Five reasons why you should get a car valuation
The value of anything is driven by the balance of supply and demand, and it’s no different for cars. How well a car retains its value depends on how desirable it is and how many of them are available – so even if there’s a good supply, you can still pay plenty if there’s also a strong demand.
Just look at cars such as the BMW Mini, Audi A3 and Range Rover Evoque. There’s one on every corner, but because they’re also held in such high esteem by used car buyers, you’ll always pay plenty to buy one.
The thing is, there’s no way of knowing what your car is worth without referring to some kind of valuation service. Just because you paid £10,000 for it a year ago, it’s impossible to say what it’s worth now. Besides, if you bought it from a trader you’ll have paid top whack for it, and it’ll immediately be worth significantly less than you shelled out for it if you then sell it privately or trade it in. To understand this better, check out our blog on how depreciation works.
And here we’ve opened a can of worms, because your car doesn’t have a set value as such. Instead it has a range of values depending on whether it’s for sale at a dealer, being traded in against another car or being sold privately. It might also be going for auction – in which case that’s yet another value you can put against it.
So, if you’re buying a car from a dealer it’ll be valued relatively highly. If you’re selling privately it won’t be worth as much while if you’re trading it in it’ll be valued even lower. But the lowest valuation of all is the one attached to your car if it’s set to be auctioned, because this is the bargain-basement way of buying a car, as there are so many risks attached. But why would you need to value a car in the first place?
You’re buying a car
Nobody wants to pay more for a car than they have to, or than it’s worth. The problem is, looking at what else is about and making comparisons doesn’t always work because each car is unique. Its engine, trim level, bodystyle, transmission, mileage and age will all affect what it’s worth – and so will how sought after it is.
The best way of knowing that you’re not paying over the odds for that used car is to get a valuation on it, as this will take into account what the supply and demand situation is. For example, you could have two cars that are identical aside from one having an automatic gearbox and the other a manual. If it’s a sports car the latter would be more desirable but if it’s a luxury car a manual transmission might make the car virtually unsaleable. You’ve got to change just one aspect of a car’s specification and it can have a much bigger effect on the value than you might expect.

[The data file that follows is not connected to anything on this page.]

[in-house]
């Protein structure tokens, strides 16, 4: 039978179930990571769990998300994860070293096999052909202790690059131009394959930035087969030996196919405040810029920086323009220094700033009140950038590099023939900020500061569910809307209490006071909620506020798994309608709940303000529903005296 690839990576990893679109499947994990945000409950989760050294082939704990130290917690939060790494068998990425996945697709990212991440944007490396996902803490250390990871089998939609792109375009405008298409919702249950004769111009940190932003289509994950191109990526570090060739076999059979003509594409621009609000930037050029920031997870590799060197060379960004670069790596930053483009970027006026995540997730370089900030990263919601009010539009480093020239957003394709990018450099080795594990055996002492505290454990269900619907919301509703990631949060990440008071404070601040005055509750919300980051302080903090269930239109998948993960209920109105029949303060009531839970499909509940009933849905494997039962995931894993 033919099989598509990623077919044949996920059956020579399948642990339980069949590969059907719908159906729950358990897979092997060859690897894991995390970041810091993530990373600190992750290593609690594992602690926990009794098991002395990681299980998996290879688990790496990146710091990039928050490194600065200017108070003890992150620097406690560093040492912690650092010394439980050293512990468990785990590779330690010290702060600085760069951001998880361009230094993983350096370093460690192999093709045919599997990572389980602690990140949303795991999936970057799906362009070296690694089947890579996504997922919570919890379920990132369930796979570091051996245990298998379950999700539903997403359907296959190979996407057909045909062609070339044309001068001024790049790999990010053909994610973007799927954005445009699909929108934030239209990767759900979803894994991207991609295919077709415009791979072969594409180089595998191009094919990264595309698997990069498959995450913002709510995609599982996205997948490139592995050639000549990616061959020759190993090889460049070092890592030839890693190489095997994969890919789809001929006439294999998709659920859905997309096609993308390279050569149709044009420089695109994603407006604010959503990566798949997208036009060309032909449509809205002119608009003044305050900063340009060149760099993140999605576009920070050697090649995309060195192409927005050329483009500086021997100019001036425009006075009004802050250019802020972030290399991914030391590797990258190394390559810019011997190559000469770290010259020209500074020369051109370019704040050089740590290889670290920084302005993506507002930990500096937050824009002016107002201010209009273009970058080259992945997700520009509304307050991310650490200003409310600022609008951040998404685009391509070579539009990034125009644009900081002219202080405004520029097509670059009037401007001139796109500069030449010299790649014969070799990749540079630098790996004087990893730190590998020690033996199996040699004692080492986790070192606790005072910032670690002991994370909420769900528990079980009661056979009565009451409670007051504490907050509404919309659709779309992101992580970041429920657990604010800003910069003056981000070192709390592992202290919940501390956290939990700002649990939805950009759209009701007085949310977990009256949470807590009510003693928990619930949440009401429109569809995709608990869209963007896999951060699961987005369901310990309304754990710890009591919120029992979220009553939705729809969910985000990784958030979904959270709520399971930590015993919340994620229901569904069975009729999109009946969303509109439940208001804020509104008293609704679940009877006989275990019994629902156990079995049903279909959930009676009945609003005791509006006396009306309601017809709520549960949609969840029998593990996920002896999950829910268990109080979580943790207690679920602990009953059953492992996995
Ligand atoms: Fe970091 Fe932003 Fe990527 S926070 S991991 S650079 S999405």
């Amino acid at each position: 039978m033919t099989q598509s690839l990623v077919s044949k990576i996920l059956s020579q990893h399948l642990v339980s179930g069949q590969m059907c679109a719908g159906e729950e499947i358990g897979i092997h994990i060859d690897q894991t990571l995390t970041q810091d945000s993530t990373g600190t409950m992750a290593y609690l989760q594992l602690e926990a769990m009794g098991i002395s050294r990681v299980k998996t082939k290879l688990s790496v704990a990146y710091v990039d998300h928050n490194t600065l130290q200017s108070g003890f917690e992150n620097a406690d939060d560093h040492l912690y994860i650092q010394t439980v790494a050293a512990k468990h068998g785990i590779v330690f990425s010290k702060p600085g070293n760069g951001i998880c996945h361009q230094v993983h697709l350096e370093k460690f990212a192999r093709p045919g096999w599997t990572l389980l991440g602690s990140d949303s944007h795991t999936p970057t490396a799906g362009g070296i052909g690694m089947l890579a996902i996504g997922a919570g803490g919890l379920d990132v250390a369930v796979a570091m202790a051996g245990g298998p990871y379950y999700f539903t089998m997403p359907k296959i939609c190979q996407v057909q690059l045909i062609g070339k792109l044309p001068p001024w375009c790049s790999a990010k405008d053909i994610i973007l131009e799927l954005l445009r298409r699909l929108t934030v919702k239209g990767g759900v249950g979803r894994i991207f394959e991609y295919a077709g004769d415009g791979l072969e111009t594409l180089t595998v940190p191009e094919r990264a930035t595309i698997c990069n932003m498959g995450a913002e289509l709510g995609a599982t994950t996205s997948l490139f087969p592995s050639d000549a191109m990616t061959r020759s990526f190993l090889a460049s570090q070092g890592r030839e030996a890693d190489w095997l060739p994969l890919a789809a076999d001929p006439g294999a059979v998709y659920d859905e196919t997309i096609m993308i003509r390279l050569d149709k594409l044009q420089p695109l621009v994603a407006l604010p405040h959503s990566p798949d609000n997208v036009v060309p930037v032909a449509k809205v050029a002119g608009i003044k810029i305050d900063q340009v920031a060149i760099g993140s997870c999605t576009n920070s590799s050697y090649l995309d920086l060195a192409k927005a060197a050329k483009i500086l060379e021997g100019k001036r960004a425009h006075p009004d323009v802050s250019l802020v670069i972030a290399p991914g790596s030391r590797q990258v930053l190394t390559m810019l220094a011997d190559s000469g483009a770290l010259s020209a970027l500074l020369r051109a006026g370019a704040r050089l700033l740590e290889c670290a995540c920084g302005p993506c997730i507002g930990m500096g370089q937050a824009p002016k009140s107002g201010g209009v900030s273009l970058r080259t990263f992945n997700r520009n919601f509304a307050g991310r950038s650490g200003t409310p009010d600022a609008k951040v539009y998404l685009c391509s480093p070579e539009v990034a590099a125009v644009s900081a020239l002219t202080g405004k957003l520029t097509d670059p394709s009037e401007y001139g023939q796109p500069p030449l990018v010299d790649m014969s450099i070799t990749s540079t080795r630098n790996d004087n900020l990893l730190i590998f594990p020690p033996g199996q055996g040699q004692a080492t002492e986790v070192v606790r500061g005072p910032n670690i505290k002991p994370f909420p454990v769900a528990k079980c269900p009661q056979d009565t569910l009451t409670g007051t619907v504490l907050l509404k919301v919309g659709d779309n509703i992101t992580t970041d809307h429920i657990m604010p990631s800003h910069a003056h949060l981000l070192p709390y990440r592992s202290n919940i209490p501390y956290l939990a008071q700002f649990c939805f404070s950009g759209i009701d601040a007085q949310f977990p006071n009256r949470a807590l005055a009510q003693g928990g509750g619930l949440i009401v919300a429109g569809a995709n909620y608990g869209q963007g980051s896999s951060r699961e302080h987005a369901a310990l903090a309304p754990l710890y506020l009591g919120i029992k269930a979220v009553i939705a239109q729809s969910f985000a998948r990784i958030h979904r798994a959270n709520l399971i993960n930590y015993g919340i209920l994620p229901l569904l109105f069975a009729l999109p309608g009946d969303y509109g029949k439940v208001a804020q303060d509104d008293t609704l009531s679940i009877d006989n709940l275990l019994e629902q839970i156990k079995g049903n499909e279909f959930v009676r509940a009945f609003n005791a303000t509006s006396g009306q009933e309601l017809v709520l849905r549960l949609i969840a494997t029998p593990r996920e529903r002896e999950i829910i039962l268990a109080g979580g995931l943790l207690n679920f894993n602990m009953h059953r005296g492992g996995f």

You’re selling your car
You want to get the most cash that you can when selling your car, and just like in the example above, there’s a multitude of factors that can affect what your car is worth. You might have a three-door hatchback when buyers demand five doors, or you might have a petrol-engined SUV when everybody wants diesel.
Looking at what other people are asking for their similar cars is worthwhile, but to find out exactly what you should be asking for yours is only really possible by getting a tailored quote – which is what hpi valuations can offer you. And best of all it’s free.
Your car has been crashed
If your car is damaged in a collision it could well be written off if its value is too low relative to the cost of repairing it, as our blog explains. When your insurer tries to settle with you they’ll be reliant on you taking their word for it, in terms of how much your car is worth and whether repairs are economically viable.
By arming yourself with the real value of your car you could get more money out of your insurer in the event that it’s written off. Alternatively, you might be able to persuade your insurer to repair your car because it’s worth more than they’re claiming.
Your car has been stolen
As with a written-off car, if you’re in a total loss situation in the event of an insurance claim you want to ensure you’re given enough money to get back on the road. This one is pretty straightforward in that if your car is stolen you need to establish what it’s worth so you can budget what cash you’ll have to spend once your insurer has paid out. If they come to you with an offer that’s significantly lower you’ll need to negotiate with them for a more generous settlement.
You’re thinking of replacing it
Some people hang onto their car until it’s fit only for scrap while others like to chop and change to suit their mood. If you’re in the latter camp you need to know how much equity is in your car to work out whether or not you can afford to trade it in against something else.
Where finance is involved this is especially important, as you need to know whether or not you’re in a negative equity situation; our blog on what happens when your car is written off will help here. If you owe more on finance than your car is worth you’re probably not in a position to change cars, but if your current transport is really unreliable it might be that you have no choice and somehow you need to make things work.